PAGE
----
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Is Fresnillo the Ultimate Retirement Share?

http://www.fool.com/investing/international/2012/09/20/is-fresnillo-the-ultimate-retirement-share-.aspx

Roland Head
September 20, 2012

LONDON -- The last five years have been tough for those in retirement. Portfolio valuations have been hammered and annuity rates have plunged. There's no sign of things improving anytime soon, either, as the eurozone and the U.K. economy look set to muddle through at best for some years to come.

A great way of protecting yourself from the downturn, however, is by building your retirement fund with shares of large, well-run companies that should grow their earnings steadily over the coming decades. Over time, such investments ought to result in rising dividends and inflation-beating capital growth.

In this series, I'm tracking down the U.K. large caps that have the potential to beat the FTSE 100 (UKX) over the long term and support a lower-risk income-generating retirement fund (you can see the companies I've covered so far on this page).

Today, I'm going to take a look at Mexican miner Fresnillo (LSE: FRES.L  ) , which is the world's largest silver producer and is also a significant gold producer.

A flying flotation
Fresnillo only floated on the London Stock Exchange in May 2008, but it has performed strongly against the FTSE 100 during that time, helped, of course, by strong gold and silver prices:

Total Return

2007

2008

2009

2010

2011

Trailing 3-Year Average

Fresnillo

N/A

N/A

248.0%

112.8%

-6.4%

35.7%

FTSE 100

7.4%

-28.3%

27.3%

12.6%

-2.2%

8.2%

Source: Morningstar. Total return includes both changes to the share price and reinvested dividends. These two ingredients combined are what make it possible for equity portfolios to regularly outperform cash and bonds over the long term.

Fresnillo's total returns over the last three years have far exceeded those of the FTSE 100 -- but does it have what it takes to succeed as a retirement share, which requires solid performance over the long term?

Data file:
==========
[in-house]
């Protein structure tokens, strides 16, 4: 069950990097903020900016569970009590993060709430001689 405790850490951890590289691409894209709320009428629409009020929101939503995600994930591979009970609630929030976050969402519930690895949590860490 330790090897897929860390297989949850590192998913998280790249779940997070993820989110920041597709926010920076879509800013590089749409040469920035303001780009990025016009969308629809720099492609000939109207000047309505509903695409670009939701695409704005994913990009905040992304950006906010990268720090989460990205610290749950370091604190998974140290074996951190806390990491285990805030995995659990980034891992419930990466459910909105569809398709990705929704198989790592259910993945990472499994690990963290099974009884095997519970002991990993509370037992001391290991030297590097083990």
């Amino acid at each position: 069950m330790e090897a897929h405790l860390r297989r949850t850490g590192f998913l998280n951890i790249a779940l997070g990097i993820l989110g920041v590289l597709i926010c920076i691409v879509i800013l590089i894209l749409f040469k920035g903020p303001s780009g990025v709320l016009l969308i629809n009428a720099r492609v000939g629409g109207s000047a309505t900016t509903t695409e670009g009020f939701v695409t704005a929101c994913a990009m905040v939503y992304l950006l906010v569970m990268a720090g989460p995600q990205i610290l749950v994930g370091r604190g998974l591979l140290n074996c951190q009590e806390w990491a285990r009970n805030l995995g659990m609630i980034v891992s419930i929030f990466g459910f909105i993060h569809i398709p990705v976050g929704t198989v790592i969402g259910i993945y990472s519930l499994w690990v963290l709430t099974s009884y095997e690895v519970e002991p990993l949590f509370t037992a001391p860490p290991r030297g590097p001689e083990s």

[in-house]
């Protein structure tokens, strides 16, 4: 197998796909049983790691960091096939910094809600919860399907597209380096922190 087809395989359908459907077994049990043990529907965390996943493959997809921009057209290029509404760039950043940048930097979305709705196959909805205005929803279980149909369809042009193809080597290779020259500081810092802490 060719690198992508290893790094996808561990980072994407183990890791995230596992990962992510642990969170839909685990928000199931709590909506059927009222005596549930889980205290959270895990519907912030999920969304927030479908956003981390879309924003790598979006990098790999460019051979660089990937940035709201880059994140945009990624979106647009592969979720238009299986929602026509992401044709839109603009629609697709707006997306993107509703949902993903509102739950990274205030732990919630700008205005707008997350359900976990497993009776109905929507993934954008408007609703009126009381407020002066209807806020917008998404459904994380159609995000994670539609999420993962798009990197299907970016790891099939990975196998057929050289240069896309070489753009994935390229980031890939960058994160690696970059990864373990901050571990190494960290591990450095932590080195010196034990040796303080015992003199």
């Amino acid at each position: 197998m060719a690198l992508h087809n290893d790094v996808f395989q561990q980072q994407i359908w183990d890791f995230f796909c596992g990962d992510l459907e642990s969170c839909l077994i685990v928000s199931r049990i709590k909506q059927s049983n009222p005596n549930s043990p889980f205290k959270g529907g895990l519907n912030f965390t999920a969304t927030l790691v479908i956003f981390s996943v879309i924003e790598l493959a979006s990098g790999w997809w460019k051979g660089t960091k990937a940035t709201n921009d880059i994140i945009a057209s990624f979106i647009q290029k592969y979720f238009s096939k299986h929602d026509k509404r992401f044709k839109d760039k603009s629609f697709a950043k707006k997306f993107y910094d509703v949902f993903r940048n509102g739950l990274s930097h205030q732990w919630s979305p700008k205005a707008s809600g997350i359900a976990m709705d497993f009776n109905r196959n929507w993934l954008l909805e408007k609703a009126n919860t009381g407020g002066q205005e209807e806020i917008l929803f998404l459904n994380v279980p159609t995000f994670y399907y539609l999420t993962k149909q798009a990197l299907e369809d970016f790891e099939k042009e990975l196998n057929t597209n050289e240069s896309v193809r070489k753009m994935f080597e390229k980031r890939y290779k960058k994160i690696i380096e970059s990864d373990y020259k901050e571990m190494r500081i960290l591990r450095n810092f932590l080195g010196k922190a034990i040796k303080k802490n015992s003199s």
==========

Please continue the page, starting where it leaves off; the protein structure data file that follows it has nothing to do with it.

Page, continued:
What's the score?
To help me pinpoint suitable investments, I like to score companies on key financial metrics that highlight the characteristics I look for in a retirement share. Let's see how Fresnillo shapes up:

Item

Value

Year founded 2008*
Market cap 13.4 billion pounds
Net cash 440 million pounds
Dividend yield 3.4%
5-Year Average Financials
Operating margin 53.5%
Interest cover N/A
EPS growth 51.6%
Dividend growth 108% (3-year average)
Dividend cover 3.2x

Source: Morningstar, Digital Look, Fresnillo. *Although Fresnillo was only floated on the LSE in 2008, it has been operating as a division of the Mexican Penoles industrial group since 1961 and was an independent company before that.

Here's how I've scored Fresnillo on each of these criteria:

Criteria

Comment

Score

Longevity A newcomer, albeit with some very old mines.

2/5

Performance vs. FTSE An inspiring start, but this is a long race.

3/5

Financial strength Net cash and high profits mean it could withstand falling prices.

4/5

EPS growth Impressive so far, but slowing as costs rise.

3/5

Dividend growth Massive growth has kept pace with its share price.

4/5

Total: 16/25

A score of 16/25 reflects Fresnillo's combination of outstanding performance over a very short period. Its costs of production are lower than some of its peers, and it has benefited hugely from high silver and gold prices in recent years. At the same time, the company is investing considerable sums in its exploration activities in an effort to expand its asset base. It also faces rising costs -- it reported a 37% increase in production costs in its last half-year report. These two factors are likely to combine to reduce net cash inflow over the next few years.

I suspect that Fresnillo has a strong long-term future but like all cyclical shares, anyone planning to hold for the long term should buy it when it's at a low point in its cycle, not near the top, as it is now. Of course, if gold and silver continue to rise, Fresnillo shares might follow for a time -- but with a current P/E ratio of 27.6 and rising costs, this is not a risk I would take for a share in my retirement portfolio.

In contrast, a good exam